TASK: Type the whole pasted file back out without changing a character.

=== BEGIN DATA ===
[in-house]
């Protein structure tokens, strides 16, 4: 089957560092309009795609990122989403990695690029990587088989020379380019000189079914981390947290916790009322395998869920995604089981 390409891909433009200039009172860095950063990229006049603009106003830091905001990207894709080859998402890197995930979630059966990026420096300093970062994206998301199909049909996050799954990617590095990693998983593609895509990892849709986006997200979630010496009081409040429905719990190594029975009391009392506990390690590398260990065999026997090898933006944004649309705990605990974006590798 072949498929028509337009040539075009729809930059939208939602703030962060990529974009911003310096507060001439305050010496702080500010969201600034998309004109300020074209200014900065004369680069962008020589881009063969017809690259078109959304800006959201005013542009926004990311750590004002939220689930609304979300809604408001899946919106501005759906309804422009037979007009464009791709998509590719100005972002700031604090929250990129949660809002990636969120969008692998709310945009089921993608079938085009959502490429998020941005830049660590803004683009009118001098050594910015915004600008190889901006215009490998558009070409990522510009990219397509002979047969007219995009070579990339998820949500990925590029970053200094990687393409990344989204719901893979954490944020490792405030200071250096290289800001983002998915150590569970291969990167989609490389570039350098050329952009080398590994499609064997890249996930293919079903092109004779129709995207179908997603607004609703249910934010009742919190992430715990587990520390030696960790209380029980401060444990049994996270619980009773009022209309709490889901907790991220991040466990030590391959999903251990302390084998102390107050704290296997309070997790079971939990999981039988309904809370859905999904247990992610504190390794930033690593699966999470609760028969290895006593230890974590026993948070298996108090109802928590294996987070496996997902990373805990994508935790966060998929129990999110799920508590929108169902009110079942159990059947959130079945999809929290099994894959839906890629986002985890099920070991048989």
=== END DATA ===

[in-house]
């Protein structure tokens, strides 16, 4: 089957560092309009795609990122989403990695690029990587088989020379380019000189079914981390947290916790009322395998869920995604089981 390409891909433009200039009172860095950063990229006049603009106003830091905001990207894709080859998402890197995930979630059966990026420096300093970062994206998301199909049909996050799954990617590095990693998983593609895509990892849709986006997200979630010496009081409040429905719990190594029975009391009392506990390690590398260990065999026997090898933006944004649309705990605990974006590798 072949498929028509337009040539075009729809930059939208939602703030962060990529974009911003310096507060001439305050010496702080500010969201600034998309004109300020074209200014900065004369680069962008020589881009063969017809690259078109959304800006959201005013542009926004990311750590004002939220689930609304979300809604408001899946919106501005759906309804422009037979007009464009791709998509590719100005972002700031604090929250990129949660809002990636969120969008692998709310945009089921993608079938085009959502490429998020941005830049660590803004683009009118001098050594910015915004600008190889901006215009490998558009070409990522510009990219397509002979047969007219995009070579990339998820949500990925590029970053200094990687393409990344989204719901893979954490944020490792405030200071250096290289800001983002998915150590569970291969990167989609490389570039350098050329952009080398590994499609064997890249996930293919079903092109004779129709995207179908997603607004609703249910934010009742919190992430715990587990520390030696960790209380029980401060444990049994996270619980009773009022209309709490889901907790991220991040466990030590391959999903251990302390084998102390107050704290296997309070997790079971939990999981039988309904809370859905999904247990992610504190390794930033690593699966999470609760028969290895006593230890974590026993948070298996108090109802928590294996987070496996997902990373805990994508935790966060998929129990999110799920508590929108169902009110079942159990059947959130079945999809929290099994894959839906890629986002985890099920070991048989």